The etiology of mood disorders is unknown, a critical problem considering their lifetime prevalence of ~20%. Many studies support a role of dysregulated GSK3 in contributing to mood disorders including studies of human postmortem brain, peripheral cells, and genetics, and behavioral studies in glycogen synthase kinase-3 (GSK3) transgenic mice and with GSK3 inhibitors. Lithium, the classical mood stabilizer used to treat bipolar disorder, inhibits GSK3 by a dual mechanism, directly inhibiting enzyme activity and increasing the inhibitory serine-phosphorylation of GSK3. This project will extend key findings from our current period of support that provide important links between lithium's inhibition of GSK3 and susceptibility to mood disorders in behavior, neurogenesis, signaling, and developmental studies. These topics represent novel findings by this laboratory, indicative of the innovation and productivity of this project, and significantly contribute to progress in understanding the etiology of mood disorders and mechanisms of action of therapeutic drugs that should help to develop improved interventions.
Specific Aim 1 will test if serine-phosphorylation of GSK3 regulates mood-relevant behaviors. We will use isoform-selective GSK3?21A/21A/?9A/9A knockin mice, where the regulatory serine of either GSK3 isoform is mutated to alanines, for behavioral tests to clarify the regulation of mood relevant behaviors by active GSK3. Since neurogenesis may be involved in mood disorder susceptibility and/or therapeutic responses, Specific Aim 2 will test if GSK3 regulates the plasticity of neurogenesis. We will test if GSK3 knockin mice display altered neurogenesis increased by exercise and impaired by chronic stress, relate to mood-relevant behaviors, and examine mechanisms. Vulnerability to mood disorders is greatest during development. Since we found GSK3 levels are elevated several-fold in juvenile and adolescent mouse brain, the increased GSK3 may contribute to developmentally-regulated susceptibility to mood disorders.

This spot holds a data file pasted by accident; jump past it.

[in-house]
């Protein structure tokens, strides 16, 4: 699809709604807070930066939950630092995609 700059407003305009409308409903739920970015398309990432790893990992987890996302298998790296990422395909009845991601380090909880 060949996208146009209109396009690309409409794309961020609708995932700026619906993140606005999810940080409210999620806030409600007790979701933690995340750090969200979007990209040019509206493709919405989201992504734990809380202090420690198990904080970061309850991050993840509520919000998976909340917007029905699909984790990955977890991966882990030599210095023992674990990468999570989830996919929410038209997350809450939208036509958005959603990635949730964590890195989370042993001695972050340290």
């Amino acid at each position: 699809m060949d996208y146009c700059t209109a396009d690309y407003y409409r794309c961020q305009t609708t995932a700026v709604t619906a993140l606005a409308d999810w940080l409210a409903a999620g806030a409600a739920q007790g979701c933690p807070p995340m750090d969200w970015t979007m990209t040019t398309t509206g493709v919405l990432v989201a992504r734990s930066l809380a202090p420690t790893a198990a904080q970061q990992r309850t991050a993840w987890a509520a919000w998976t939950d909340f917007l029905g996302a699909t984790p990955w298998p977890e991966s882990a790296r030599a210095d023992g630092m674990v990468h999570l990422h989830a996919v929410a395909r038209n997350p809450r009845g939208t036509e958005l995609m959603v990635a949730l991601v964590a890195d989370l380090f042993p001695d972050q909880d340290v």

Specific Aim 3 will test mechanisms by which dysregulated GSK3 may be involved in mood-relevant behaviors and responses to therapeutic drugs. We will test if the rapid antidepressant effect of ketamine involves inhibition of GSK3, test if neurotrophins or inflammatory molecules are altered by GSK3 and associated with susceptibilities to mood-relevant behaviors and neurogenesis studied in SA1 and SA2, and examine changes in GSK3 association in protein complexes that regulate signaling.
Specific Aim 4 will test the developmental profile of heightened susceptibility to depression-like behavior and hyperactivity in GSK3 knockin mice and developmental responses to drugs. Altogether, this project will continue to address important problems concerning the causes and treatments of mood disorders.

Public Health Relevance